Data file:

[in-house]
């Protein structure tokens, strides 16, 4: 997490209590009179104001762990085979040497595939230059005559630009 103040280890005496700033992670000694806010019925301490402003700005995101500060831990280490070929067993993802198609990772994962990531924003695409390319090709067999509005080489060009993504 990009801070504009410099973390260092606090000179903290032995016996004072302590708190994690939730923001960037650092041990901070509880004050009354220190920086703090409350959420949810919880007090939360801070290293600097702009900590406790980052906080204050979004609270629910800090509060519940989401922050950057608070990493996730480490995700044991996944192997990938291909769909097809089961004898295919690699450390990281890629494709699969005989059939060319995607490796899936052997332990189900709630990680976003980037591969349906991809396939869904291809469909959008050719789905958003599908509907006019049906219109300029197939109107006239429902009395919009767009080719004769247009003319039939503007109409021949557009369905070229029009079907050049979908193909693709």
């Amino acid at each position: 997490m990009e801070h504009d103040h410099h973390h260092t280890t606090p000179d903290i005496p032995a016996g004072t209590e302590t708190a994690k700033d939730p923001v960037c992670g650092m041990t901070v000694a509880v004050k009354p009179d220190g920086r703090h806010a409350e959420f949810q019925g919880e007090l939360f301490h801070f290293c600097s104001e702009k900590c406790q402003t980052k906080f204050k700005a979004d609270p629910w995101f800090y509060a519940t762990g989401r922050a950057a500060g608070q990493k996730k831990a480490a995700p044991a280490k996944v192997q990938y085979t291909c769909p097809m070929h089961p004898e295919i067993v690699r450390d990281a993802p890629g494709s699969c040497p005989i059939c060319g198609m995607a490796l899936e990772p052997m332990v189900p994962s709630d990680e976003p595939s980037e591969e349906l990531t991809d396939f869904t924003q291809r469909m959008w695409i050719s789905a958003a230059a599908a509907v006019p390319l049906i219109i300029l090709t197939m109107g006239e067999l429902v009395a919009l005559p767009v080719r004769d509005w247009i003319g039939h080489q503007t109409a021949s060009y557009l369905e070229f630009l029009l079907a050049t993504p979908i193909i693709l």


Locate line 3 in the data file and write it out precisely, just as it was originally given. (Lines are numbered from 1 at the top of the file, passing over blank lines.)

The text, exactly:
């Amino acid at each position: 997490m990009e801070h504009d103040h410099h973390h260092t280890t606090p000179d903290i005496p032995a016996g004072t209590e302590t708190a994690k700033d939730p923001v960037c992670g650092m041990t901070v000694a509880v004050k009354p009179d220190g920086r703090h806010a409350e959420f949810q019925g919880e007090l939360f301490h801070f290293c600097s104001e702009k900590c406790q402003t980052k906080f204050k700005a979004d609270p629910w995101f800090y509060a519940t762990g989401r922050a950057a500060g608070q990493k996730k831990a480490a995700p044991a280490k996944v192997q990938y085979t291909c769909p097809m070929h089961p004898e295919i067993v690699r450390d990281a993802p890629g494709s699969c040497p005989i059939c060319g198609m995607a490796l899936e990772p052997m332990v189900p994962s709630d990680e976003p595939s980037e591969e349906l990531t991809d396939f869904t924003q291809r469909m959008w695409i050719s789905a958003a230059a599908a509907v006019p390319l049906i219109i300029l090709t197939m109107g006239e067999l429902v009395a919009l005559p767009v080719r004769d509005w247009i003319g039939h080489q503007t109409a021949s060009y557009l369905e070229f630009l029009l079907a050049t993504p979908i193909i693709l």